Finally, we come to Net Worth, which is most often referred to as “shareholders equity.” It is calculated by subtracting total liabilities from total assets and represents the amount of money a company would have if it ceased operations and paid off all of its debt. It is calculated the same way you would calculate your personal net worth—you would add the total value of everything you own then subtract all the money you owe.
Banks use this number as a metric for lending decisions because if a company’s assets far exceed its liabilities, it indicates a healthy financial position. On the flip side of the coin, if a company’s net worth is negative, it just means that the amount of money it owes exceeds the value of its assets. It should be noted that this is a common financial situation for an early stage startup that is trying to establish a foothold in its target market and continue to grow until its net worth is positive.
The Statement of Cash Flows presents the net cash flow for a company over a given time period. It shows how cash enters and leaves a company from three main activities:
- Operations (sales, inventory, accounts receivable, accounts payable)
- Investing (buying and selling of assets and equipment)
- Financing (selling of bonds, stock and paying off debt)
If an activity results in cash flowing into the company, it is shown as a positive number. If an activity causes cash to flow out of the company, it is shown as a negative number and placed in parentheses. E.g. $100,000 indicates a positive value, and ($100,000) indicates a negative value.
Cash Flows From Operating Activities
Cash flows from operating activities equates to how much cash has been spent or received from the company’s operations. One item is net income, which supplies cash to a company, or net loss, which indicates a flow of cash out of the company.
Depreciation expense (a yearly decrease in the value of a fixed asset over time resulting from normal wear and tear) and amortization expense (the yearly write-off of the value of an intangible asset over its useful life—e.g., a patent that is granted for 20 years has a 20 year useful life) are non-cash expenses subtracted from gross profit on the income statement. As such, they are added back since they are tax deductable expenses that do not deplete cash on hand.
Changes in working capital (current assets minus current liabilities) are also considered on the statement of cash flows. For example, if the company collects more cash from its receivables, cash increases. If it pays down its accounts payable, then that would reduce the amount of cash the company has on hand.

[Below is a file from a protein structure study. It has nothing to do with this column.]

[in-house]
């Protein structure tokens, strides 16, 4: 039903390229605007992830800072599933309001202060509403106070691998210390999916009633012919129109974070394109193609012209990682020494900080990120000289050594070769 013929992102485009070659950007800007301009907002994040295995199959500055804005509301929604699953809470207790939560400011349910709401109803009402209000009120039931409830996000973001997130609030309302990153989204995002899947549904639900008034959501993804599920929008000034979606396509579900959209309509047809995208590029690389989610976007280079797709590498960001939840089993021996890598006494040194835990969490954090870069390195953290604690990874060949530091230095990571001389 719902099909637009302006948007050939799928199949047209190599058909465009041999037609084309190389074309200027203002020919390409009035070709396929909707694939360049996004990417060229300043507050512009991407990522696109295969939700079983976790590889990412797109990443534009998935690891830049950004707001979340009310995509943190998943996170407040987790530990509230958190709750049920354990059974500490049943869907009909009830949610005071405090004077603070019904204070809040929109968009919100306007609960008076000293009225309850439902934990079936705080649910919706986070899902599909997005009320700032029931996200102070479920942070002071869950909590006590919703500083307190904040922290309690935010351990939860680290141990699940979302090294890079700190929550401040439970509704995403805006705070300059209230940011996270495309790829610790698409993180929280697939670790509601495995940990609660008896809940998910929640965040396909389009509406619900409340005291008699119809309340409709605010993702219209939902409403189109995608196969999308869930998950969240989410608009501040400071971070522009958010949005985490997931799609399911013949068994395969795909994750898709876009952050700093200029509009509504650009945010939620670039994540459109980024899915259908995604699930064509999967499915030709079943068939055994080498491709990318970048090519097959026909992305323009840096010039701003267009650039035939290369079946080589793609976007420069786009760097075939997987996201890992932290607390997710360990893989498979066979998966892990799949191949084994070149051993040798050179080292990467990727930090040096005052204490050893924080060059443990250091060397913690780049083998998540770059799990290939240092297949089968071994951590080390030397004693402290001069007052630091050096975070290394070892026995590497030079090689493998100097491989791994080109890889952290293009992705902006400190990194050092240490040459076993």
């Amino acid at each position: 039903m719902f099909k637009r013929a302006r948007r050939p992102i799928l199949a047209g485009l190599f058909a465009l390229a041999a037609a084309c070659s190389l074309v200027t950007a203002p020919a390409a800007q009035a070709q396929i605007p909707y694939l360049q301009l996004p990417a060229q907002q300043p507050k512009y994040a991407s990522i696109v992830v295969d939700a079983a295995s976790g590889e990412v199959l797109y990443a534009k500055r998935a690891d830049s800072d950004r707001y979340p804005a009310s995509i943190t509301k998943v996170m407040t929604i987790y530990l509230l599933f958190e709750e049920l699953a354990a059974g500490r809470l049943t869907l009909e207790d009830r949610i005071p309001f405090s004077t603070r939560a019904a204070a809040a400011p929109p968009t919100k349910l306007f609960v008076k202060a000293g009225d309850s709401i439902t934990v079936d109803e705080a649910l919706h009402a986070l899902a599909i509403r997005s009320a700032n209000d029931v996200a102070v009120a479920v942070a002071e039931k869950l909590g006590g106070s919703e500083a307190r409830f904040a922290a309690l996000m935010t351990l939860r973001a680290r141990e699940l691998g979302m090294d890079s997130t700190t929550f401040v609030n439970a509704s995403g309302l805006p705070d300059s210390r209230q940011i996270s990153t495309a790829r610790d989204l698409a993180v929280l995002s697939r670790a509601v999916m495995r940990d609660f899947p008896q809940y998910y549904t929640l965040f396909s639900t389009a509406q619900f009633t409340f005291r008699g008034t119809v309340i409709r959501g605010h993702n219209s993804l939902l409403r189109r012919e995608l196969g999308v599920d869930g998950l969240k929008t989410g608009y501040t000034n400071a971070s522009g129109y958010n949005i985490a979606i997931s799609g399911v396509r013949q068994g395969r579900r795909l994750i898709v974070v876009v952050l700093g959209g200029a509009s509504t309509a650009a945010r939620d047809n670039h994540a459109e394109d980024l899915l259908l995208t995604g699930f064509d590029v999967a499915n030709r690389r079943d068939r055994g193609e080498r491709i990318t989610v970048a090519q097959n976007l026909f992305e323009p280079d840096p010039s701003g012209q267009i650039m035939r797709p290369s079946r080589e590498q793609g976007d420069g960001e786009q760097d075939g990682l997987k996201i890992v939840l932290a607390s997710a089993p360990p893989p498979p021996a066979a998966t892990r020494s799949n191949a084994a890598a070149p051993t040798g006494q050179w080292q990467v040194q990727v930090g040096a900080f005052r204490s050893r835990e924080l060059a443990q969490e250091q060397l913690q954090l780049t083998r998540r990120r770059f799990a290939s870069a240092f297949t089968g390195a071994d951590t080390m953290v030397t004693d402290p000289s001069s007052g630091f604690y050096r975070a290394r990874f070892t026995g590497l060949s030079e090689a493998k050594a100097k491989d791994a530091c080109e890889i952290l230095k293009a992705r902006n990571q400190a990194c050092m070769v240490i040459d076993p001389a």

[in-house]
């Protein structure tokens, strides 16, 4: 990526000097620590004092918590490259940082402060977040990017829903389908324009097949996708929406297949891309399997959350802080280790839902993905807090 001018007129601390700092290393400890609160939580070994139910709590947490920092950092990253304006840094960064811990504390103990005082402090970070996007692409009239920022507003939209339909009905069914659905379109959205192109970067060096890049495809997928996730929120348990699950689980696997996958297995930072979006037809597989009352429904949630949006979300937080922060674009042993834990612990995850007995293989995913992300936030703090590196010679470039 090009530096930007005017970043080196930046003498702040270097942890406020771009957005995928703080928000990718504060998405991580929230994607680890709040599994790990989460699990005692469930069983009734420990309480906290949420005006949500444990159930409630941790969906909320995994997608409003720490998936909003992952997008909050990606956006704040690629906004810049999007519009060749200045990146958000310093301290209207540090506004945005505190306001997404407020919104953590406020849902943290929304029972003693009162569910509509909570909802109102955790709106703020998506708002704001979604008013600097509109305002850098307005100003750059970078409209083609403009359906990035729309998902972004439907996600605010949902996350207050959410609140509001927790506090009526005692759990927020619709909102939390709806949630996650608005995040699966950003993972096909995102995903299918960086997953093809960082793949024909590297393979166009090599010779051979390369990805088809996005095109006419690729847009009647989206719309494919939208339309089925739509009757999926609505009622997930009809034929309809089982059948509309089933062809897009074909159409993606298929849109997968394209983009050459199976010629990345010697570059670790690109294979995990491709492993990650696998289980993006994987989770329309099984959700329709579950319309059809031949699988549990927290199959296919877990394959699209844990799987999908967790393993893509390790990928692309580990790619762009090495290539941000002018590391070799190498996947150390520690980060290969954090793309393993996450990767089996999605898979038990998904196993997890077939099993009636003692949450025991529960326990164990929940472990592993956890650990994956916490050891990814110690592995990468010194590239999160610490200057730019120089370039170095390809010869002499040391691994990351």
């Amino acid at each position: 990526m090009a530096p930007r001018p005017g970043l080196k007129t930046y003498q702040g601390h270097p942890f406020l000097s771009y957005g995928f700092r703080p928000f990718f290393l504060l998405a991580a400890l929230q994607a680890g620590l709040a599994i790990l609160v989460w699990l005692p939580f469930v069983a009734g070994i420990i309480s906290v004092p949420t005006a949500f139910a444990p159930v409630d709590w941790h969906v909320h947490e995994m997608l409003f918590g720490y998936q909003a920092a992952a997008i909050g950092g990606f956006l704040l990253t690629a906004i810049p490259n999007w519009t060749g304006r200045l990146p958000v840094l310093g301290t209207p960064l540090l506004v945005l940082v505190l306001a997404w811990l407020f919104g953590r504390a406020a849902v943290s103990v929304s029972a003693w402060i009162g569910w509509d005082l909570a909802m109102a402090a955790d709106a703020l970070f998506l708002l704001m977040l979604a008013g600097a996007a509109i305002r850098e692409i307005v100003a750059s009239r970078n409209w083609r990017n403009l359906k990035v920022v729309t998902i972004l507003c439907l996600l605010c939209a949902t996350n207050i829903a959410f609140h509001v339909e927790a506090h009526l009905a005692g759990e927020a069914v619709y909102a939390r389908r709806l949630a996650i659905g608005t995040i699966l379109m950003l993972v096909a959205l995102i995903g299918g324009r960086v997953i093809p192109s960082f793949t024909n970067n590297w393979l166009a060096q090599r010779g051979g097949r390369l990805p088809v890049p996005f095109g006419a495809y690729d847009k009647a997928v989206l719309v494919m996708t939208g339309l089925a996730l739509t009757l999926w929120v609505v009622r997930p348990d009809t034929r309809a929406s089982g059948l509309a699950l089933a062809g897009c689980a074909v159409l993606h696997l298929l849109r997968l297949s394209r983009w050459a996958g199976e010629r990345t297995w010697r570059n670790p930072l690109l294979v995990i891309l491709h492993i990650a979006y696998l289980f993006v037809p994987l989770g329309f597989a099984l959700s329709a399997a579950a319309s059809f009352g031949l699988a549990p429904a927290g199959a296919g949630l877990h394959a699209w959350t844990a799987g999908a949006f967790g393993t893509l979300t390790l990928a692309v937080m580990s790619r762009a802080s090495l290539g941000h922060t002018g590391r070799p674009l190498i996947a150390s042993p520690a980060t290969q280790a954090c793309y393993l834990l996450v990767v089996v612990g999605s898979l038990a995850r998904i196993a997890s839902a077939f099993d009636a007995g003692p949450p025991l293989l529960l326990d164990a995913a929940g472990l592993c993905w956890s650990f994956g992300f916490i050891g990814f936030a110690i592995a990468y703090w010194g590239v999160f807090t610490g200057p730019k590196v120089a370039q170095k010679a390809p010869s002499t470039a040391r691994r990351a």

Cash used for investing activities include cash spent on long term assets such as real estate, equipment (also called “capital expenditures”), patents, stocks and bonds. Conversely, gains on the sale of long term assets are recorded as cash received by the company. For example, if a company sold a warehouse, that would indicate a positive cash flow, whereas the purchase of stock in another company would constitute a negative cash flow.
Finally, if a company raises money from investors by issuing securities such as convertible notes or stock, this would result in a positive cash flow to the company. When the company makes payments on its debts or buys back shares, it results in a negative cash flow.
And when all cash inflows and outflows are considered, the resulting amount of cash left over is a company’s net cash position. If a company shows an overall negative cash flow over time, the rate at which it is spending its cash reserves is known as its burn rate. The burn rate is usually quoted in terms of cash spent per month. 82% of startups fail due to the lack of cash flow necessary to survive and grow.
Based on the burn rate, you can figure out the company’s runway, which tells you how long a startup can survive before it will need to earn positive cash flow or raise additional capital (if the company’s finances remain unchanged). A startup’s runway is equal to its total cash reserves divided by its burn rate.
Understanding a company’s financials can help you make a more educated and informed decision when choosing the right startup to invest in. Once you have a good idea of what all of the terms mean, financial information will become easier to understand and faster to review, and in turn, investing on StartEngine will become a more enjoyable experience.